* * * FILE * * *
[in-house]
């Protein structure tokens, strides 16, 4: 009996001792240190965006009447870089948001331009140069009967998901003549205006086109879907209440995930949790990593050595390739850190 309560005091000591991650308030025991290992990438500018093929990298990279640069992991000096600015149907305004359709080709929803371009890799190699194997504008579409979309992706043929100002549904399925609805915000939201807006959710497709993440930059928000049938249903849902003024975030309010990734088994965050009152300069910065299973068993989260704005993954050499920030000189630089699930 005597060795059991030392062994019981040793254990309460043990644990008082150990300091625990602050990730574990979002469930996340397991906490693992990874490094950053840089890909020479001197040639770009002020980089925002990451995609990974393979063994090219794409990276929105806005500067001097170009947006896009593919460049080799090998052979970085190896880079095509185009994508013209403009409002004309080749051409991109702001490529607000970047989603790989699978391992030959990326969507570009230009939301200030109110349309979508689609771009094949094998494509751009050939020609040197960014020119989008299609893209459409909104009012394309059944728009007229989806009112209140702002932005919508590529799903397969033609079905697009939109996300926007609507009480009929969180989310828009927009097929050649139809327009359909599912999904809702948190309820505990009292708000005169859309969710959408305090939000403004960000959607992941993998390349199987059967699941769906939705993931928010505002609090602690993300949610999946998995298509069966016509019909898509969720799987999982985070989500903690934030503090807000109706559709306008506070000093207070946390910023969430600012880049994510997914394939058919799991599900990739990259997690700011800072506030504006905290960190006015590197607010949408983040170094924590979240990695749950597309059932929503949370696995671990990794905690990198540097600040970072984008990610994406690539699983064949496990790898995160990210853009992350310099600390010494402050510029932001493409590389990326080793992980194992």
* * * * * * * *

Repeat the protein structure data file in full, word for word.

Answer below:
[in-house]
């Protein structure tokens, strides 16, 4: 009996001792240190965006009447870089948001331009140069009967998901003549205006086109879907209440995930949790990593050595390739850190 309560005091000591991650308030025991290992990438500018093929990298990279640069992991000096600015149907305004359709080709929803371009890799190699194997504008579409979309992706043929100002549904399925609805915000939201807006959710497709993440930059928000049938249903849902003024975030309010990734088994965050009152300069910065299973068993989260704005993954050499920030000189630089699930 005597060795059991030392062994019981040793254990309460043990644990008082150990300091625990602050990730574990979002469930996340397991906490693992990874490094950053840089890909020479001197040639770009002020980089925002990451995609990974393979063994090219794409990276929105806005500067001097170009947006896009593919460049080799090998052979970085190896880079095509185009994508013209403009409002004309080749051409991109702001490529607000970047989603790989699978391992030959990326969507570009230009939301200030109110349309979508689609771009094949094998494509751009050939020609040197960014020119989008299609893209459409909104009012394309059944728009007229989806009112209140702002932005919508590529799903397969033609079905697009939109996300926007609507009480009929969180989310828009927009097929050649139809327009359909599912999904809702948190309820505990009292708000005169859309969710959408305090939000403004960000959607992941993998390349199987059967699941769906939705993931928010505002609090602690993300949610999946998995298509069966016509019909898509969720799987999982985070989500903690934030503090807000109706559709306008506070000093207070946390910023969430600012880049994510997914394939058919799991599900990739990259997690700011800072506030504006905290960190006015590197607010949408983040170094924590979240990695749950597309059932929503949370696995671990990794905690990198540097600040970072984008990610994406690539699983064949496990790898995160990210853009992350310099600390010494402050510029932001493409590389990326080793992980194992």